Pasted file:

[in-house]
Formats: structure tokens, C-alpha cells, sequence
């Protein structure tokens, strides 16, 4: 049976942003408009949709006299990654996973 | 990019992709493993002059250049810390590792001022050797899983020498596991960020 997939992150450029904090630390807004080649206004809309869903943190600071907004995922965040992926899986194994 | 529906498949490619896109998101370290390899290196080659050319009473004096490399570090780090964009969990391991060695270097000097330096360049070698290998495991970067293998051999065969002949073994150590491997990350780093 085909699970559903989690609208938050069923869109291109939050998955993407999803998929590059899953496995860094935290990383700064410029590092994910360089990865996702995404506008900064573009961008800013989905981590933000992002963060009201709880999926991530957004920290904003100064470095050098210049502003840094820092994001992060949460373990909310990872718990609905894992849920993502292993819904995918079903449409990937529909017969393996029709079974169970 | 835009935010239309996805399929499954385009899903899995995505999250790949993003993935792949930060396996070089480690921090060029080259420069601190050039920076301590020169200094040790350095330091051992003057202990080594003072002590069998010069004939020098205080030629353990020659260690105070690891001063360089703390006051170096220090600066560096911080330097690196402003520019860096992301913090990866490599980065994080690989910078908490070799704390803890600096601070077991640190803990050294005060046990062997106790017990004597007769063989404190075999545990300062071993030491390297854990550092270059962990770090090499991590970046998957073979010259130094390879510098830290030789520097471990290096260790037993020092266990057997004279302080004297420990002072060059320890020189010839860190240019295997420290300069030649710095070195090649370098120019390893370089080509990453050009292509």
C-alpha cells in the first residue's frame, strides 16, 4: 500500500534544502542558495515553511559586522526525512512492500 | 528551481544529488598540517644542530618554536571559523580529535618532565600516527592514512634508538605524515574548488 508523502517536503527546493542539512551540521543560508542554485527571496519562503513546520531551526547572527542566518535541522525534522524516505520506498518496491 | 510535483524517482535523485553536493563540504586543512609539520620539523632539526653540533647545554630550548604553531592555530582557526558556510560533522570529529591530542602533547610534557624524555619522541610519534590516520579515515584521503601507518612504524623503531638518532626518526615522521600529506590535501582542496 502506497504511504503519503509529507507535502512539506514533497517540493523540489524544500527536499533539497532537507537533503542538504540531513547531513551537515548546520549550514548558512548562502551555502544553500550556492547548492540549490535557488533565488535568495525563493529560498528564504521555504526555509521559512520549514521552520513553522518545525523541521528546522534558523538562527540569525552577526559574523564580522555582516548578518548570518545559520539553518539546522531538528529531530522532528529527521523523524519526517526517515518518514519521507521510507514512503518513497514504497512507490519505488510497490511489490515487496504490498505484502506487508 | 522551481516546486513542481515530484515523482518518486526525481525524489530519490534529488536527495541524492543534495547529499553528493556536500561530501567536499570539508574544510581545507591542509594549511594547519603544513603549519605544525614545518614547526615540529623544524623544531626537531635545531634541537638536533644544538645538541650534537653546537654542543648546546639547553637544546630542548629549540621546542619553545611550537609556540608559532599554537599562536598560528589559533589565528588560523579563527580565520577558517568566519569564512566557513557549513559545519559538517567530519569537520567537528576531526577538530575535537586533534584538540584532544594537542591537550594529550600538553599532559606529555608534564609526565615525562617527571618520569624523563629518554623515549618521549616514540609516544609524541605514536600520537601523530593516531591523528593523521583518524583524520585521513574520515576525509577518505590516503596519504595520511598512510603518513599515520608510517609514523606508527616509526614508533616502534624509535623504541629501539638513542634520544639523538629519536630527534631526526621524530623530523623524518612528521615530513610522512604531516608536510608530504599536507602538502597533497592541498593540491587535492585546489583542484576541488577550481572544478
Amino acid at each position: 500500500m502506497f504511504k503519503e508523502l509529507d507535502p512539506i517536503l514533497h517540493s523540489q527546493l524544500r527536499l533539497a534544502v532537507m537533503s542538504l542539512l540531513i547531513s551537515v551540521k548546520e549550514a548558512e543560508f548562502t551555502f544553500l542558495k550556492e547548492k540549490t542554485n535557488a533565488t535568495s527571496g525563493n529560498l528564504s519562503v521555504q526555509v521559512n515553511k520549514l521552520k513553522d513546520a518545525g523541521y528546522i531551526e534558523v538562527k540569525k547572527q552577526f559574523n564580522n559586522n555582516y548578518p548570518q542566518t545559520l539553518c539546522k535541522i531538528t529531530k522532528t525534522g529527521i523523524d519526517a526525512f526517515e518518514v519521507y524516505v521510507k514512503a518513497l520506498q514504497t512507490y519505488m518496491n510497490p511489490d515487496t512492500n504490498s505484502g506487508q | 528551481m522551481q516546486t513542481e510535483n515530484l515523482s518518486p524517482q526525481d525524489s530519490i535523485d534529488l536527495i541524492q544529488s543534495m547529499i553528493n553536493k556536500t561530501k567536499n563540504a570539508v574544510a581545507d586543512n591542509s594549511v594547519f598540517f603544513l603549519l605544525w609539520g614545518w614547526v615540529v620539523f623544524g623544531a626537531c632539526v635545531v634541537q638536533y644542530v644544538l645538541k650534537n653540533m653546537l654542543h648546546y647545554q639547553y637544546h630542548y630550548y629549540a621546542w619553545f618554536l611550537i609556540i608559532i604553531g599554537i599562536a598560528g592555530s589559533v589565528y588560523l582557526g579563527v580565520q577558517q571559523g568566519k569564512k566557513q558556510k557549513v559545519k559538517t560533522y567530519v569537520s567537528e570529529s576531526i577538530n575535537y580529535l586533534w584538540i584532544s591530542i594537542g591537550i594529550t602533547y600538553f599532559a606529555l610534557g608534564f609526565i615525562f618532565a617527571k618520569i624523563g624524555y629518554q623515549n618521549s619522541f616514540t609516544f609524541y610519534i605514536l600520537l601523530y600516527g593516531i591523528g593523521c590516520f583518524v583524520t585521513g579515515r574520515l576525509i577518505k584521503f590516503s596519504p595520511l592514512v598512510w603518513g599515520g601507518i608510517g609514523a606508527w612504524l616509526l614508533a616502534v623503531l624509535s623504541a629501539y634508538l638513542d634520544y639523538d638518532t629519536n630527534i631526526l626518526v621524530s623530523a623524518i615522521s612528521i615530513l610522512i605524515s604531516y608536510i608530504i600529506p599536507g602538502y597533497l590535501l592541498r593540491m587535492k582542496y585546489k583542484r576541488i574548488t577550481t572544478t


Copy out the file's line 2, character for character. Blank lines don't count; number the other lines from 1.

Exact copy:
Formats: structure tokens, C-alpha cells, sequence